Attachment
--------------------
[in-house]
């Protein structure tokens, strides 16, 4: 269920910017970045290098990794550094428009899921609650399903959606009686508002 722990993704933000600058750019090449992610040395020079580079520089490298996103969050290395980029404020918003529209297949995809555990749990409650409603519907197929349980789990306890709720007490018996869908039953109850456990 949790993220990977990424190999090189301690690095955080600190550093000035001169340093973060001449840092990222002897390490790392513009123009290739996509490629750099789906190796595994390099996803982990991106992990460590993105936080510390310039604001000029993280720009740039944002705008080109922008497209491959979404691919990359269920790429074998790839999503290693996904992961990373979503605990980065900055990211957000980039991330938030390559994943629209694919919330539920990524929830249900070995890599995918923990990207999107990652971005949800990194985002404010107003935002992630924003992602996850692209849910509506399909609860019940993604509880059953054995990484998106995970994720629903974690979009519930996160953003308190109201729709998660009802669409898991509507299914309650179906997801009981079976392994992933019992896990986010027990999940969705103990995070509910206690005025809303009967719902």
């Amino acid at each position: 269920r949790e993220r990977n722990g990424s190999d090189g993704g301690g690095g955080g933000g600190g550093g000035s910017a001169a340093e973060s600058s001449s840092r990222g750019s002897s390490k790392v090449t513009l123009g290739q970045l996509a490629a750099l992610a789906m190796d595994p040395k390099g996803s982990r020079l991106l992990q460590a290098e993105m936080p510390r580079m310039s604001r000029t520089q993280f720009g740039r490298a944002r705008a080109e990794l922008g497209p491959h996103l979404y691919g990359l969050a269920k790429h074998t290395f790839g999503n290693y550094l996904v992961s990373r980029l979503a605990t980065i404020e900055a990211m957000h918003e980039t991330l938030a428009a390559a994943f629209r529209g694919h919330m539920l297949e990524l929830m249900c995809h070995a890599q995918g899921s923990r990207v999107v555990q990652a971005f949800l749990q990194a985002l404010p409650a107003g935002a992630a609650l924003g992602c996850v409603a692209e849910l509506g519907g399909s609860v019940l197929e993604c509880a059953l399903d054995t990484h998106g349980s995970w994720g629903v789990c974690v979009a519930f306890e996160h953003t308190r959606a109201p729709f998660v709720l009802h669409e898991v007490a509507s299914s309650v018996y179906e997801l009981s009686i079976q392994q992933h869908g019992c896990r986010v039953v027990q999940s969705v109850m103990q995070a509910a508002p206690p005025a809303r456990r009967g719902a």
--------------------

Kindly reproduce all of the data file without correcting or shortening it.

[in-house]
């Protein structure tokens, strides 16, 4: 269920910017970045290098990794550094428009899921609650399903959606009686508002 722990993704933000600058750019090449992610040395020079580079520089490298996103969050290395980029404020918003529209297949995809555990749990409650409603519907197929349980789990306890709720007490018996869908039953109850456990 949790993220990977990424190999090189301690690095955080600190550093000035001169340093973060001449840092990222002897390490790392513009123009290739996509490629750099789906190796595994390099996803982990991106992990460590993105936080510390310039604001000029993280720009740039944002705008080109922008497209491959979404691919990359269920790429074998790839999503290693996904992961990373979503605990980065900055990211957000980039991330938030390559994943629209694919919330539920990524929830249900070995890599995918923990990207999107990652971005949800990194985002404010107003935002992630924003992602996850692209849910509506399909609860019940993604509880059953054995990484998106995970994720629903974690979009519930996160953003308190109201729709998660009802669409898991509507299914309650179906997801009981079976392994992933019992896990986010027990999940969705103990995070509910206690005025809303009967719902």
């Amino acid at each position: 269920r949790e993220r990977n722990g990424s190999d090189g993704g301690g690095g955080g933000g600190g550093g000035s910017a001169a340093e973060s600058s001449s840092r990222g750019s002897s390490k790392v090449t513009l123009g290739q970045l996509a490629a750099l992610a789906m190796d595994p040395k390099g996803s982990r020079l991106l992990q460590a290098e993105m936080p510390r580079m310039s604001r000029t520089q993280f720009g740039r490298a944002r705008a080109e990794l922008g497209p491959h996103l979404y691919g990359l969050a269920k790429h074998t290395f790839g999503n290693y550094l996904v992961s990373r980029l979503a605990t980065i404020e900055a990211m957000h918003e980039t991330l938030a428009a390559a994943f629209r529209g694919h919330m539920l297949e990524l929830m249900c995809h070995a890599q995918g899921s923990r990207v999107v555990q990652a971005f949800l749990q990194a985002l404010p409650a107003g935002a992630a609650l924003g992602c996850v409603a692209e849910l509506g519907g399909s609860v019940l197929e993604c509880a059953l399903d054995t990484h998106g349980s995970w994720g629903v789990c974690v979009a519930f306890e996160h953003t308190r959606a109201p729709f998660v709720l009802h669409e898991v007490a509507s299914s309650v018996y179906e997801l009981s009686i079976q392994q992933h869908g019992c896990r986010v039953v027990q999940s969705v109850m103990q995070a509910a508002p206690p005025a809303r456990r009967g719902a």